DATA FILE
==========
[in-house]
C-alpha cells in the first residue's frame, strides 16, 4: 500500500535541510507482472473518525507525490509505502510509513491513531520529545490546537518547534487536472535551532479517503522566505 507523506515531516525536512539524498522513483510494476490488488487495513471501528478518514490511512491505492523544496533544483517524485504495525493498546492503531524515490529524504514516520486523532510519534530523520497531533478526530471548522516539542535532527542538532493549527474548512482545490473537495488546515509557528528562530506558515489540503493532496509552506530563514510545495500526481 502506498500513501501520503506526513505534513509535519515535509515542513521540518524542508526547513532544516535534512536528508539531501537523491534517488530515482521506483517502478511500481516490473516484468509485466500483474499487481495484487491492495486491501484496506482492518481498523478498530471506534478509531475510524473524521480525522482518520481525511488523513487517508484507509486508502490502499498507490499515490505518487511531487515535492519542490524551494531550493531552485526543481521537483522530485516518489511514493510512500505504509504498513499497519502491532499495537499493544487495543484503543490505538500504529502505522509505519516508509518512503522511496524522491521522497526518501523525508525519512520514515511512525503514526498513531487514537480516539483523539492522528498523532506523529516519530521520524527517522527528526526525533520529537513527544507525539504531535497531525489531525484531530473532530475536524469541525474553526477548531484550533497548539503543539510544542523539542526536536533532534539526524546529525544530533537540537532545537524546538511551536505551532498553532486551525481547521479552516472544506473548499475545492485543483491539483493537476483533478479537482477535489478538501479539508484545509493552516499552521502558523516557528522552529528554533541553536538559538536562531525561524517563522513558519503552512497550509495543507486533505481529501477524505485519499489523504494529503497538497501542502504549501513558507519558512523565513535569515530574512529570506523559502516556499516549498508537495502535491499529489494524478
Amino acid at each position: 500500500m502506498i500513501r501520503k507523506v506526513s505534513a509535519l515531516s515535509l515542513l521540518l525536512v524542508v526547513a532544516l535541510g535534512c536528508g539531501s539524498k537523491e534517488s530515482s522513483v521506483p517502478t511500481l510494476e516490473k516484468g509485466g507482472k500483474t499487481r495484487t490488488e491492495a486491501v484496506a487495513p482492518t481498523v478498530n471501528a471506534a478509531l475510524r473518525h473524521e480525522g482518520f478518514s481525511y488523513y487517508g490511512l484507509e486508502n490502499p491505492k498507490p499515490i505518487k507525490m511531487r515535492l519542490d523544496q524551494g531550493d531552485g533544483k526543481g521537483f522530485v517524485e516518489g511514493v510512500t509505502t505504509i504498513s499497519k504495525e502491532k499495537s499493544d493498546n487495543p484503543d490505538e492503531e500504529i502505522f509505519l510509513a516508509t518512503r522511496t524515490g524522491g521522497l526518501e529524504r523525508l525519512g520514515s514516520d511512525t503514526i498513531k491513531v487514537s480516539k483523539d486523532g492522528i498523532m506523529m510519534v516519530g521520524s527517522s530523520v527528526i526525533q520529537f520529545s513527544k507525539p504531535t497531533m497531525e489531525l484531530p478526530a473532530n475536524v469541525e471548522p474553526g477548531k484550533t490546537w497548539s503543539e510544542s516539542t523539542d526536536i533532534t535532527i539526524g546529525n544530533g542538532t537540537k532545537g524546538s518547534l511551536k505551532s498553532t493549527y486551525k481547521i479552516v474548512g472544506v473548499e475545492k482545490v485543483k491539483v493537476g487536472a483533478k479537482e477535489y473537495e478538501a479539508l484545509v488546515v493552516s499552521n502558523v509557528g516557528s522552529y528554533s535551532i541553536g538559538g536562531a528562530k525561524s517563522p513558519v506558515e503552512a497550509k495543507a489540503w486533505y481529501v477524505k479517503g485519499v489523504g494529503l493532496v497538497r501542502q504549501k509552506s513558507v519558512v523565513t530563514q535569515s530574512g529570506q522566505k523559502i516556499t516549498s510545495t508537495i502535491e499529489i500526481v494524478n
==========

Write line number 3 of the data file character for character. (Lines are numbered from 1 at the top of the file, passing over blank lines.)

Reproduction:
Amino acid at each position: 500500500m502506498i500513501r501520503k507523506v506526513s505534513a509535519l515531516s515535509l515542513l521540518l525536512v524542508v526547513a532544516l535541510g535534512c536528508g539531501s539524498k537523491e534517488s530515482s522513483v521506483p517502478t511500481l510494476e516490473k516484468g509485466g507482472k500483474t499487481r495484487t490488488e491492495a486491501v484496506a487495513p482492518t481498523v478498530n471501528a471506534a478509531l475510524r473518525h473524521e480525522g482518520f478518514s481525511y488523513y487517508g490511512l484507509e486508502n490502499p491505492k498507490p499515490i505518487k507525490m511531487r515535492l519542490d523544496q524551494g531550493d531552485g533544483k526543481g521537483f522530485v517524485e516518489g511514493v510512500t509505502t505504509i504498513s499497519k504495525e502491532k499495537s499493544d493498546n487495543p484503543d490505538e492503531e500504529i502505522f509505519l510509513a516508509t518512503r522511496t524515490g524522491g521522497l526518501e529524504r523525508l525519512g520514515s514516520d511512525t503514526i498513531k491513531v487514537s480516539k483523539d486523532g492522528i498523532m506523529m510519534v516519530g521520524s527517522s530523520v527528526i526525533q520529537f520529545s513527544k507525539p504531535t497531533m497531525e489531525l484531530p478526530a473532530n475536524v469541525e471548522p474553526g477548531k484550533t490546537w497548539s503543539e510544542s516539542t523539542d526536536i533532534t535532527i539526524g546529525n544530533g542538532t537540537k532545537g524546538s518547534l511551536k505551532s498553532t493549527y486551525k481547521i479552516v474548512g472544506v473548499e475545492k482545490v485543483k491539483v493537476g487536472a483533478k479537482e477535489y473537495e478538501a479539508l484545509v488546515v493552516s499552521n502558523v509557528g516557528s522552529y528554533s535551532i541553536g538559538g536562531a528562530k525561524s517563522p513558519v506558515e503552512a497550509k495543507a489540503w486533505y481529501v477524505k479517503g485519499v489523504g494529503l493532496v497538497r501542502q504549501k509552506s513558507v519558512v523565513t530563514q535569515s530574512g529570506q522566505k523559502i516556499t516549498s510545495t508537495i502535491e499529489i500526481v494524478n